More than 2,000 migrants tried to enter the Channel Tunnel in an attempt to reach Britain from France, French authorities said on Tuesday (28 July) before a Sudanese man was killed overnight in a second storming of the Tunnel.
Six migrants were injured in what was the biggest incursion effort in the last few weeks at the tunnel entrance near Calais, on the night between Monday and Tuesday, a local official said.
“Some 2,100 of them entered the site overnight, 1,900 of them were quickly pushed back outside and 200 were arrested,” the official told Reuters. Tunnel operator Eurotunnel confirmed the intrusion on Twitter, saying it had caused traffic delays.
It was reported this morning that a Sudanese man between the ages of 25 and 30 was hit and killed by a lorry after 1,500 migrants stormed the Tunnel last night.
Such disruption has become common as some 5,000 migrants, mostly from Africa and the Middle East, have set up camp around the northern French port and regularly try to board trucks travelling by the rail tunnel or by ferry to Britain.
The British government said on Thursday it had called a meeting of its emergency response committee Cobra to discuss the migrant crisis in the French port of Calais and draw up contingency plans if further strike action exacerbates the situation.
Television footage earlier this week showed crowds of migrants trying to stow away on queuing lorries after disruption by striking French ferry workers halted traffic through the Channel Tunnel linking Britain and France.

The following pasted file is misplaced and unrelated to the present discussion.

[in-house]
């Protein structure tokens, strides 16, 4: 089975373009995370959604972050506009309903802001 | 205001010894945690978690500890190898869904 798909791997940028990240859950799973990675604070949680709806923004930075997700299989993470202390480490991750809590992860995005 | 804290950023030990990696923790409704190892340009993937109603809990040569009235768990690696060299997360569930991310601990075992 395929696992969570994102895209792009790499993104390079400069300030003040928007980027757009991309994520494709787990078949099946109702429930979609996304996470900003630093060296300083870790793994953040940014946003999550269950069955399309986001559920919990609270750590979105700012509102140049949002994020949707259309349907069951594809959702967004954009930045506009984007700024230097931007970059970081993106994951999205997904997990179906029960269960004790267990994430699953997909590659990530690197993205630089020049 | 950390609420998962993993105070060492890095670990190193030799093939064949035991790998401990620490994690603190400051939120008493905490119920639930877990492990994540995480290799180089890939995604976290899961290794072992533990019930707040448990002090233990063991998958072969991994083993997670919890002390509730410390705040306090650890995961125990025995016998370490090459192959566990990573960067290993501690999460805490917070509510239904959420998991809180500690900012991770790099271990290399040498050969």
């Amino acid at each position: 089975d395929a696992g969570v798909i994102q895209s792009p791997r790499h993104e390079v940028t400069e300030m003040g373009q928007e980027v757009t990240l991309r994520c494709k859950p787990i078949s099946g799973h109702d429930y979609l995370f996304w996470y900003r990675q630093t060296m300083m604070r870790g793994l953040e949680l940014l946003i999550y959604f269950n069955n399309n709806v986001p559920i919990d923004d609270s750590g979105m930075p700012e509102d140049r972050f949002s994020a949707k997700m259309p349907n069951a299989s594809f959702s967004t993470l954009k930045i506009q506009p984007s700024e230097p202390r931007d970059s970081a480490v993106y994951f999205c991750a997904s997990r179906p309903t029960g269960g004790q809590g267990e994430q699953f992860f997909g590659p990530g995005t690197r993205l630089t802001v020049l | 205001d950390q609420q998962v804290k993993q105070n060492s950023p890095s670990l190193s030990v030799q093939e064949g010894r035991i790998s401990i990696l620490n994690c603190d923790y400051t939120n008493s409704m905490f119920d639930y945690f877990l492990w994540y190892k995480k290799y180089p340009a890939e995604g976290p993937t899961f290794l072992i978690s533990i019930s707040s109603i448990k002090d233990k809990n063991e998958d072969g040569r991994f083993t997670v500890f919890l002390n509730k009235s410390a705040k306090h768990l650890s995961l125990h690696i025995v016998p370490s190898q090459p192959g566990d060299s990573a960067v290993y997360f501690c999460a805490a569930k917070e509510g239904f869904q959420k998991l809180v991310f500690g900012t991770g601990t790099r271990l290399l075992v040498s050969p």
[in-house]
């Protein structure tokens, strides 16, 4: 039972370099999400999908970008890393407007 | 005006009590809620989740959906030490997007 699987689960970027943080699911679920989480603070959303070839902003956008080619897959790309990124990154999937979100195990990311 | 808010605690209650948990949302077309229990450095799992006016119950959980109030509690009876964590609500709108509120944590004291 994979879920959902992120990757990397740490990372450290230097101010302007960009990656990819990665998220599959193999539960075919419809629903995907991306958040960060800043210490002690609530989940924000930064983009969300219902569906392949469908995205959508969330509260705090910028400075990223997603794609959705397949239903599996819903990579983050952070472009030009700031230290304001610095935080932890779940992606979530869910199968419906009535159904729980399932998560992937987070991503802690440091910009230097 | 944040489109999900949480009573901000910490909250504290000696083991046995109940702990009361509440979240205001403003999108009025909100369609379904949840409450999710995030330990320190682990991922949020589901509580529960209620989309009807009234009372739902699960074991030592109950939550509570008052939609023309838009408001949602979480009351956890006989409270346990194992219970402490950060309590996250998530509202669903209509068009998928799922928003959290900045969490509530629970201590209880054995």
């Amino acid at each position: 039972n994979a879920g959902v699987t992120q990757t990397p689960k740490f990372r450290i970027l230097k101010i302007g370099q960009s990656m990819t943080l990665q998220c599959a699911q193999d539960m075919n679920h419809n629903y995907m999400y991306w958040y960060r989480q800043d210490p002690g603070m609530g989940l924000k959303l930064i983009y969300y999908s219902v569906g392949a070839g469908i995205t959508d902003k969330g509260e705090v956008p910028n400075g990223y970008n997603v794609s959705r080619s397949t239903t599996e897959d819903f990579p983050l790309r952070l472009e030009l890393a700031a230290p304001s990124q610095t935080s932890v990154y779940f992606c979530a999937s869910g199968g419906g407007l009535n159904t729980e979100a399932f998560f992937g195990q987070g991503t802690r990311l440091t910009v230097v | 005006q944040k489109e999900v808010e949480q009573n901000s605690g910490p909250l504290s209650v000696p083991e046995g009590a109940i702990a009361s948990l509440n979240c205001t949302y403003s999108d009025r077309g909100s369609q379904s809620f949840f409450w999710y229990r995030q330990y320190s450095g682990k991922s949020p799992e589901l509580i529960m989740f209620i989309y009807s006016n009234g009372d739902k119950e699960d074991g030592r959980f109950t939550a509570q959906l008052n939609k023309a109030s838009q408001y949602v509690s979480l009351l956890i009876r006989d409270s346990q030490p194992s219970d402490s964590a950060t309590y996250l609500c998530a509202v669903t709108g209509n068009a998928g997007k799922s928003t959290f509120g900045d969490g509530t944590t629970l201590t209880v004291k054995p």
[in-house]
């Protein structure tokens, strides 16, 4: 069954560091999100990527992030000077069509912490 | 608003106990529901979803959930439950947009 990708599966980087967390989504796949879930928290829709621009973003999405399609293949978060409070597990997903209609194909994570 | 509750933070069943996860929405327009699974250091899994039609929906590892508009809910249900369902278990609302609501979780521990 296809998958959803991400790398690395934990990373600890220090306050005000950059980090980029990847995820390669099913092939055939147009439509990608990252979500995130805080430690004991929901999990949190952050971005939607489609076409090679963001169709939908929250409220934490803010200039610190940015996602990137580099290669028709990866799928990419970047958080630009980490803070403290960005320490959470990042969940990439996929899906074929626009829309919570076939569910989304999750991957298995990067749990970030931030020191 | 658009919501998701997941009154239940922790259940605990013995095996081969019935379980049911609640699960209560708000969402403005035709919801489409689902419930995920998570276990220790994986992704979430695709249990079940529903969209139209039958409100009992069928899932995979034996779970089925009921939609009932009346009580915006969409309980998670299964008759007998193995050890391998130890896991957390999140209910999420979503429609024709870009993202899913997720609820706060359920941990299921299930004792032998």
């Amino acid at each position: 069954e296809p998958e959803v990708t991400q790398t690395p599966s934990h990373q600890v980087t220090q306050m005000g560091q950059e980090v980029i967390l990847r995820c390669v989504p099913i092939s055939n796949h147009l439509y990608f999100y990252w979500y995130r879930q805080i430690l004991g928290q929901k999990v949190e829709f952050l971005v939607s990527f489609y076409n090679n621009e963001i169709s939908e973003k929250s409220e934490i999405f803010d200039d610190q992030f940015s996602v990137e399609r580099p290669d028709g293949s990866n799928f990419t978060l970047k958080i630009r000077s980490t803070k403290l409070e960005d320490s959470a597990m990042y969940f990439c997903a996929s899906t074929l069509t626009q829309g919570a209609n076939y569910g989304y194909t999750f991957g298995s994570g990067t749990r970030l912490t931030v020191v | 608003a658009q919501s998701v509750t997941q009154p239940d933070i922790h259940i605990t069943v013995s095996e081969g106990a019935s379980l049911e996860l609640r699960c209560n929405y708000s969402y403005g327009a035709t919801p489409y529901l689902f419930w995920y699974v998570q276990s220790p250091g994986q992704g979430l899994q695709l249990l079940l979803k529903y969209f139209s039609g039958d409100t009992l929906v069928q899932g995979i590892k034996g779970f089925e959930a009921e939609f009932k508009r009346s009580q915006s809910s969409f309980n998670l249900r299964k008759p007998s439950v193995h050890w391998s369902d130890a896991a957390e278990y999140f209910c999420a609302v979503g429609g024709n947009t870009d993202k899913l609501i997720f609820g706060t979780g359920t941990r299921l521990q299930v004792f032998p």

“The transport secretary will chair a meeting of Cobra this afternoon to ensure we are working with the French and have the right plans in place if there are further wild cat strikes in Calais,” a spokeswoman for Prime Minister David Cameron said on Thursday.
Cameron on Wednesday said the British government was looking at reinforcing its border controls with France at Calais after what he said were “unacceptable” scenes.
UK Independence Party leader Nigel Farage has called for the army to be deployed to protect British lorry drivers.
Italy has been trying to convince the EU to help it cope with waves of migrants arriving in overcrowded boats from North Africa, with official estimates putting the total at 60,000 so far this year. Almost 2,000 have died trying to make the crossing, the United Nations refugee agency has estimated.
On 27 May, the Commission proposed the relocation of 40,000 refugees from Italy and Greece to other EU countries, as well as the resettlement of 20,000 from outside the EU, across member states. The Commission's scheme needs to be adopted by the Council of the European Union, voting by qualified majority.
It was clear from the outset that the proposal stood no chance of being accepted by most member states, given the reactions of EU leaders at the extraordinary summit on migration on 23 April.